The Prinsenhof, as it was called from then on, was around 2 hectares in size and fully walled. It was a gigantic, walled complex with more than 300 rooms, a zoo and a pleasure garden (!).
The residence fell into disrepair in the 17th century and was ultimately sold. In the late 18th century, Prinsenhof suffered the same fate as the Castle of the Counts. A sugar refinery, soap factory and later a steam-powered cotton mill arose from the ruins.
The only remnant of the Prinsenhof is the Donkere Poort (Dark Gate), which was given this name in the 19th century because it was heavily soiled by the nearby factories.
However, this does not mean you should bypass the area: it is one of the city’s many hidden gems.
In the first week of September the Prinsenhof Festivities take place here, including the largest flea market in Ghent.
Charles V and the Noose Bearer
The entire area around Prinsenhof lives and breathes the legacy of Emperor Charles, who occupies a special place in the history of Ghent. It was this emperor who returned to his city of birth when the citizens of Ghent rebelled against his measures. He received the city’s governors at Prinsenhof on several occasions and in 1540 imposed the ‘Concessio Carolina’, which considerably restricted their freedom. Dozens of Ghent dignitaries were literally forced onto their knees, dressed in hair shirts with nooses around their necks. Seventeen were decapitated and one was burnt to death. These days, the local residents are proud of their nickname ‘noose bearers’, but back then that certainly wasn’t the case.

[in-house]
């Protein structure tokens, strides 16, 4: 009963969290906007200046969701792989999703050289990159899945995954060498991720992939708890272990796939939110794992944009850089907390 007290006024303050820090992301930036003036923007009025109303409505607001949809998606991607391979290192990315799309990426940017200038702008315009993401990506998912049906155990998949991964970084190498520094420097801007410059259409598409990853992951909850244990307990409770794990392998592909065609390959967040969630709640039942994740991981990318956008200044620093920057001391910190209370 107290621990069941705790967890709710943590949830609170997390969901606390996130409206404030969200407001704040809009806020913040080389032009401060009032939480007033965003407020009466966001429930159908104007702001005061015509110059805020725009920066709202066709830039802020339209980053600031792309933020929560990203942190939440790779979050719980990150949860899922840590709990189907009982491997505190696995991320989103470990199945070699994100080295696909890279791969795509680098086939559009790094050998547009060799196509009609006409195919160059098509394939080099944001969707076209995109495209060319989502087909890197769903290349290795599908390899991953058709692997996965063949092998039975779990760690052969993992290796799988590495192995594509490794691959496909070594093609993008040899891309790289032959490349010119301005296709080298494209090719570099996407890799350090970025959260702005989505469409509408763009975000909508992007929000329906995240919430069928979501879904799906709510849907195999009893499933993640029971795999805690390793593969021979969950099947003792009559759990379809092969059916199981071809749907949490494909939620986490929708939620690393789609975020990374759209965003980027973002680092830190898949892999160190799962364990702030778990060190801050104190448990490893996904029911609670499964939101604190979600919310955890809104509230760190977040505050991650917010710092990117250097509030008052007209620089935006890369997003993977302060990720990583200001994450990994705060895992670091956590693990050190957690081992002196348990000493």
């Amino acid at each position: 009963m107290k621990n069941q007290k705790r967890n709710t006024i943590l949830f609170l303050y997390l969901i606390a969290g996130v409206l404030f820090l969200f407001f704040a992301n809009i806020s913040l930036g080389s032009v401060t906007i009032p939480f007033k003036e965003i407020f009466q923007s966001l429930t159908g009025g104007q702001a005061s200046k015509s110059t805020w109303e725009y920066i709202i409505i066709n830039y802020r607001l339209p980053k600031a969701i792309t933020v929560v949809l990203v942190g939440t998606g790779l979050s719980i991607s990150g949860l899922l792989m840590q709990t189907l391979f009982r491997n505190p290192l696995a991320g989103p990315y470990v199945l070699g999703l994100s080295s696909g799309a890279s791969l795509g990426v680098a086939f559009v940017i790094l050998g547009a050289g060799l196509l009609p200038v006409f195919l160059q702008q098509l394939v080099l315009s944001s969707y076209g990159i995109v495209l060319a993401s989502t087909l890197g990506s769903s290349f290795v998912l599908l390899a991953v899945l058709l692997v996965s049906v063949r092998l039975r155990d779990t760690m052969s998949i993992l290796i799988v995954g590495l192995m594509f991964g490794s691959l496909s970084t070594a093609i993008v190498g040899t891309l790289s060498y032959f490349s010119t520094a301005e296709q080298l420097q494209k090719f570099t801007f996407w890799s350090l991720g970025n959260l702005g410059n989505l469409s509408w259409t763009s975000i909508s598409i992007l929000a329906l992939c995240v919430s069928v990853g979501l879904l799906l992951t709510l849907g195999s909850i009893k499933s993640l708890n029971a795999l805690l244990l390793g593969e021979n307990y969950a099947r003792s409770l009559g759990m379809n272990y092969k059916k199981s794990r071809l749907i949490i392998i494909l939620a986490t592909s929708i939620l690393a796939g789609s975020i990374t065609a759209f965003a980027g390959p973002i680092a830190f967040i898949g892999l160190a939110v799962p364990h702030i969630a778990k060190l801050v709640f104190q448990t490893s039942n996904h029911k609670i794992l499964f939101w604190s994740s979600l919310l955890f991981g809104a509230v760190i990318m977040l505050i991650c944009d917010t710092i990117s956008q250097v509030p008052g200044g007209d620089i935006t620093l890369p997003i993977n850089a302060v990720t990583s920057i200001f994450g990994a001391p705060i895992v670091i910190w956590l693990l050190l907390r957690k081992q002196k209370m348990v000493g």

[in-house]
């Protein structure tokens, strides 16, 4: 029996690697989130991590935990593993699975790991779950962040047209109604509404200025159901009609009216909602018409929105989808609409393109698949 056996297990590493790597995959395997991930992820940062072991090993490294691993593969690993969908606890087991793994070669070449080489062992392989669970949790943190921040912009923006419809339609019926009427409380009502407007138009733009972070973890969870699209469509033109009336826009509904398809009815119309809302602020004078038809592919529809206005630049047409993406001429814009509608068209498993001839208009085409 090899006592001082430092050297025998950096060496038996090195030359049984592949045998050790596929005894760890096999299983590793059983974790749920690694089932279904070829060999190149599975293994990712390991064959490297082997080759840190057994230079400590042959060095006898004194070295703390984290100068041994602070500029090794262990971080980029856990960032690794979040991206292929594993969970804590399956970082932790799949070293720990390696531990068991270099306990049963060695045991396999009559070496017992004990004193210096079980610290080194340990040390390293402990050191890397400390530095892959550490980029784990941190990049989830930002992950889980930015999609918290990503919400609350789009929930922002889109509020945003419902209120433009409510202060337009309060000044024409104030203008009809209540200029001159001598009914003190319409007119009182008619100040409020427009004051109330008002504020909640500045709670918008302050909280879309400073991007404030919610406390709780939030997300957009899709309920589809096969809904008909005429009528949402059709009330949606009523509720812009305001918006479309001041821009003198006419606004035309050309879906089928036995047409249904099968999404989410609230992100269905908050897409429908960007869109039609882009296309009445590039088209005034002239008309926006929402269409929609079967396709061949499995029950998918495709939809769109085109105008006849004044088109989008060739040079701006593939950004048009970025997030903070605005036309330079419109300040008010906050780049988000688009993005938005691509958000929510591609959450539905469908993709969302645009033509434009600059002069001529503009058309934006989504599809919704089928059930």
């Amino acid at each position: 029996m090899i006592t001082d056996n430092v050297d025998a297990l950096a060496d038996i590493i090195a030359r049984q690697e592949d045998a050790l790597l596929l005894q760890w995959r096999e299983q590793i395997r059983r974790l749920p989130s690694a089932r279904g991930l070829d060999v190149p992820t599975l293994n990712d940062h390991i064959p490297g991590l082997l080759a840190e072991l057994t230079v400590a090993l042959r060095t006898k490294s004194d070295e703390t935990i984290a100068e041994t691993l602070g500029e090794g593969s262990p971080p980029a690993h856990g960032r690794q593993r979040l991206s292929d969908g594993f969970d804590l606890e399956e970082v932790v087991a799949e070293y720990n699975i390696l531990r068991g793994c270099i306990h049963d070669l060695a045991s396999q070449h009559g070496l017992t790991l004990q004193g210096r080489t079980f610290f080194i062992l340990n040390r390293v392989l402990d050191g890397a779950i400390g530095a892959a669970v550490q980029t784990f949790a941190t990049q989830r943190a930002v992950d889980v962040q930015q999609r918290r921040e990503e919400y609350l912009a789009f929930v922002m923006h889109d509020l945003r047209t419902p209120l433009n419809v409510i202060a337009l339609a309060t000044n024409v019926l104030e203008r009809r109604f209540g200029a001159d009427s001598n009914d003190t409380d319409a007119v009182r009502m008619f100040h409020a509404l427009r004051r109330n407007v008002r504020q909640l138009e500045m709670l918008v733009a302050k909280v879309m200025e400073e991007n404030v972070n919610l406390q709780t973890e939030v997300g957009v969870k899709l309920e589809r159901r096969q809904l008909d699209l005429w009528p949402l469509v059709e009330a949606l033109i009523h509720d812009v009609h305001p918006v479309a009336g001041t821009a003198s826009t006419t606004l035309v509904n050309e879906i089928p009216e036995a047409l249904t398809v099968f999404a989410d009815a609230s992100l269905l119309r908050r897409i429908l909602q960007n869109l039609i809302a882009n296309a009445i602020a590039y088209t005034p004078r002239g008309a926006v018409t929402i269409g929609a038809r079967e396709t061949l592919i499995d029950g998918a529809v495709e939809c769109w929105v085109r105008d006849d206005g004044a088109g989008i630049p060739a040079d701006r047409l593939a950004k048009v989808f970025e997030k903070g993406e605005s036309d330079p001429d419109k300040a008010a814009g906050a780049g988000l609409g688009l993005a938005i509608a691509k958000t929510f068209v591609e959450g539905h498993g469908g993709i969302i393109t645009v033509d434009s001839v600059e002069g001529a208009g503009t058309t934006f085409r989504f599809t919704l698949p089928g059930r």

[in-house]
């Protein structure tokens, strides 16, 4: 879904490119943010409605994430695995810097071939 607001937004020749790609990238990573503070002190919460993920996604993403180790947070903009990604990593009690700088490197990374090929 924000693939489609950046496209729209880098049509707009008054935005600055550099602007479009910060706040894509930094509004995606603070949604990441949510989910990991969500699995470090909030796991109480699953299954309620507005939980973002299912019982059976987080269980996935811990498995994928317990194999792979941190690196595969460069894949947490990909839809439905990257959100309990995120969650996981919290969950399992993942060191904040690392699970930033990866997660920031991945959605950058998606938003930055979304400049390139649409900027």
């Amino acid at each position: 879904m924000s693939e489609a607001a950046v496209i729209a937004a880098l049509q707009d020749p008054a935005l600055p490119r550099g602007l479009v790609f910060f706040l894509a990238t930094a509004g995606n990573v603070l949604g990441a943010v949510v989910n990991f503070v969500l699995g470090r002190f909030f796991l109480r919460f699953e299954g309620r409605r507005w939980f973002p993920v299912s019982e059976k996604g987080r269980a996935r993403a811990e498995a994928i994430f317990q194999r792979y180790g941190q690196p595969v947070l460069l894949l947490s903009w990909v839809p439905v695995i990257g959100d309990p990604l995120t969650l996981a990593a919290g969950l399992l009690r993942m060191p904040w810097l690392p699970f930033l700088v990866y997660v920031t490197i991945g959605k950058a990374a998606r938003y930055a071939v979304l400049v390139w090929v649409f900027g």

Holding his head up high and wearing a noose around his neck, De Stroppendrager (The Noose Bearer) looks at Prinsenhof, where Charles V was born, and at the emperor’s statue at Prinsenhofplein. This man does not kneel humbly. He wears his noose with pride.
The statue of Emperor Charles V is a gift from the Spanish Imperial city of Toledo to the city where Charles V was born. It was inaugurated on Prinsenhofplein in 1966.
Located on the corner of Zilverhof and Pluimstraat, ‘The Knitster’ is a bronze sculpture created by French artist Jean-Pierre Clémençon for the ‘Formes Humaines’ exhibition in the Rodin Museum in Paris in 1976. After the exhibition, the sculpture was installed at the artist’s home.